Perhaps future generations will be fine

Cass R. Sunstein is considered one of the most prominent American legal scholars. He is also a huge fan of science fiction authors such as Isaac Asimov and Arthur C. Clark. Sunstein believes science fiction can be a useful tool to inoculate people against it Prejudice to the status quoOur tendency to resist anything new and unfamiliar.

“If you like science fiction, you will find it interesting, and maybe a little chill in your spine, when you think about things that you did not dream about until 1990 or 2005, and these things excite you, and maybe they scare you,” says Sunstein in Episode 468 of A Geek’s Guide to the Galaxy Podcast.

Sunstein’s New Book Avoid disaster Establishes an approach to assess unexpected threats such as asteroids, Amnesty InternationalClimate change and epidemics. One of the more scientific imaginative ideas in the book is that people may not need to worry so much about the well-being of future generations, an idea Sunstein attributes to the Nobel Prize-winning economist. Thomas Schelling.

“There are a lot of people urging us to do things to protect future generations from what we will catch up to them,” says Sunstein. “Be careful about that,” says Schilling, “because future generations will be richer and better off than we are – if history is any evidence – and if we sacrifice our resources to help them, we will redistribute from our poor to their rich, and where is the justice in that?”

In fact, investing so much time and energy in protecting future generations may actually be counterproductive, if these measures stifle economic growth. “The fact that we are as affluent as we are now is that previous generations did a lot of things that made them healthier, made them richer, and made them better off in countless ways, instead of thinking, ‘Let’s stop innovation and development in order to protect the future,'” he says. Sunstein. “So you can add to Schilling’s view that the future – if the past is the precursor, and people will be better off than we are – you can add that the future depends on us doing a lot of innovative and creative things, and don’t worry too much about them.”

However, realizing that future generations are likely to be wiser and wealthier than we are should not give us the absolute mandate to take actions that even the wisest and wealthiest civilization will find almost impossible to reverse. “We should not take Schilling’s arguments to imply that the value of endangered species or virgin areas should be devalued,” says Senstein. “The idea of ​​preserving valuables for future generations, this is a good idea. If they are richer but do not have wolves, wolves, coyotes and bears, then they are that much poorer, even if they have a lot of money.”

Hear the full interview with Cass R. Sunstein on Episode 468 of A Geek’s Guide to the Galaxy (above). And check out some of the highlights in the discussion below.

Cass R. Two years old on Awake:

“The show is about someone who lost his wife or son after a car accident – you can’t know that. Half the time the wife and son are dead, half the son is alive and the wife is dead. These are two different realities in which he lives, and he cannot discover which is real, and neither is the viewer.” And the similarities and discontinuities between the two realities are incredibly fascinating … the idea of ​​parallel worlds is something I find interesting. I really love the writer. Robert Charles Wilson, Because he does great things with that. This is my alley. You can get a bad presentation about it, however [Awake] Good off the charts. “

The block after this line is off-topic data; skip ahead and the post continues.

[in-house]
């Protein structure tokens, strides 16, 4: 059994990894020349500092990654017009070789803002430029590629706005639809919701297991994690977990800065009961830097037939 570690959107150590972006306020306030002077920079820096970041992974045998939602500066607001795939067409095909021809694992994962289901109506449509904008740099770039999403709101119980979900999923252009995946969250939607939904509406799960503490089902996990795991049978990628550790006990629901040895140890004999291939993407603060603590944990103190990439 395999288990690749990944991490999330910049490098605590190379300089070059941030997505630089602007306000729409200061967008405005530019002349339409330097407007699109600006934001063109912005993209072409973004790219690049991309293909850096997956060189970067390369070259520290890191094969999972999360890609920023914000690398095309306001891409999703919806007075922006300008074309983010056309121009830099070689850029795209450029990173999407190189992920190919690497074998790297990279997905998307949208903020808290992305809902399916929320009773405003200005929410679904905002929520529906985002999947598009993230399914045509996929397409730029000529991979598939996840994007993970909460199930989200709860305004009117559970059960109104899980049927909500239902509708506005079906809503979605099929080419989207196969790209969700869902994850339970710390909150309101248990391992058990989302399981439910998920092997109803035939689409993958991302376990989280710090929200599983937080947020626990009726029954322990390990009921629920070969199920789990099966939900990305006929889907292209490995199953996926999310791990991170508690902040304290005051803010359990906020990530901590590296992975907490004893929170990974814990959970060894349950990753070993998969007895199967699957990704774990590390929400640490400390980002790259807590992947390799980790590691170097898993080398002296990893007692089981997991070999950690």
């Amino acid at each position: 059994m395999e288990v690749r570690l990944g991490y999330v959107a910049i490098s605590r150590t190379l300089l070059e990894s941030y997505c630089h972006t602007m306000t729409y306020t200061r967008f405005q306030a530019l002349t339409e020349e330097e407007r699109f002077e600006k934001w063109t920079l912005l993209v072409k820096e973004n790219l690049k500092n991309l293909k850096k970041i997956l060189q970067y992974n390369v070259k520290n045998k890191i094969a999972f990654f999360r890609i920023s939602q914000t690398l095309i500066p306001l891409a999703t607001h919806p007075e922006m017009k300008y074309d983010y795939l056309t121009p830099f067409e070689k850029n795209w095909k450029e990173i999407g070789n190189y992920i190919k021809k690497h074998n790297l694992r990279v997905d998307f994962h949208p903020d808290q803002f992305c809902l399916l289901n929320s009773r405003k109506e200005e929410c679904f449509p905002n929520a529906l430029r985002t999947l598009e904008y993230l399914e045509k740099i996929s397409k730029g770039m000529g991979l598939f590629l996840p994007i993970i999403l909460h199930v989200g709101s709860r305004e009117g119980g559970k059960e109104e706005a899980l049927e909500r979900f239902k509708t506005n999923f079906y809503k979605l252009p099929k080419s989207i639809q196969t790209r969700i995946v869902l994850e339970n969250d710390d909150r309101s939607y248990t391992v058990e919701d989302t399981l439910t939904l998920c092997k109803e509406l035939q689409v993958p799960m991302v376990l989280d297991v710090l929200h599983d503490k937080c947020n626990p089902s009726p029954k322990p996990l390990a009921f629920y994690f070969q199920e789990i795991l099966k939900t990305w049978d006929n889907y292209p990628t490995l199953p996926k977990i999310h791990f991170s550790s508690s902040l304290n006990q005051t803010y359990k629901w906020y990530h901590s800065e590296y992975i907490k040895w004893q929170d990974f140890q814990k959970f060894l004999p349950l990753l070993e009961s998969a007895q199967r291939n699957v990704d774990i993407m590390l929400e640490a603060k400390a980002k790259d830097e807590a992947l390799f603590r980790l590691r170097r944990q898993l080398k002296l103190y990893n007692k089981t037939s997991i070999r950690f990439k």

Cass R. Two years old on The World According to Star Wars:

With th star Wars Book tour, I didn’t expect anyone other than a Star Wars fan – if I was lucky – would attend, but instead what I found was that the people on the tour were like brothers and sisters to me, meaning that there was an immediate sense of confidence and desire to be For real, instead of being part of the crowd. And so they were talking about something that happened in their life, such as a severe illness of a child, and as soon as the child managed to get out of the hospital, the father took the child to star Wars. … in a lot of life our communications with each other have been an inch deep, which is better than nothing, but on my Star Wars tour, I felt like we were all, in some sense, a family. “

Cass R. Two years old on Barack Obama:

“He’s tall and slim, like The most famous of Vulcan, And his ears are not small, like the most famous Vulcan. He also has a very logical mind – he is very capable of discipline under pressure. I saw him under a lot of pressure and I never saw him [act out] Such as Captain Kirk. The difference is, however, that he has a very impressive heart, and although he doesn’t always show it, he is there. I was hit by a car in 2017, and when I woke up in the hospital, he was one of the first people to call me. And while he’s a friend, you know, he has a lot of friends, and to call me after I hit a car – as soon as I woke up – that was very touching. “

Cass R. Sunstein on history:

“I am particularly interested in time travel, alternate dates, and parallel universes, so I thought a little bit about writing about that. … I have written an article on counter history, and it is in a book I recently published titled This is not normalWhich I ended up saying that historians are actually involved in a project that looks a lot like a science fiction book. Some historians hate it, but I’d say it is so in the sense that – in discovering the cause of the cause – they are actually building unreal worlds. It’s more disciplined and not creative than the best science fiction writers, but it’s amazing, and it’s kind of the same. “

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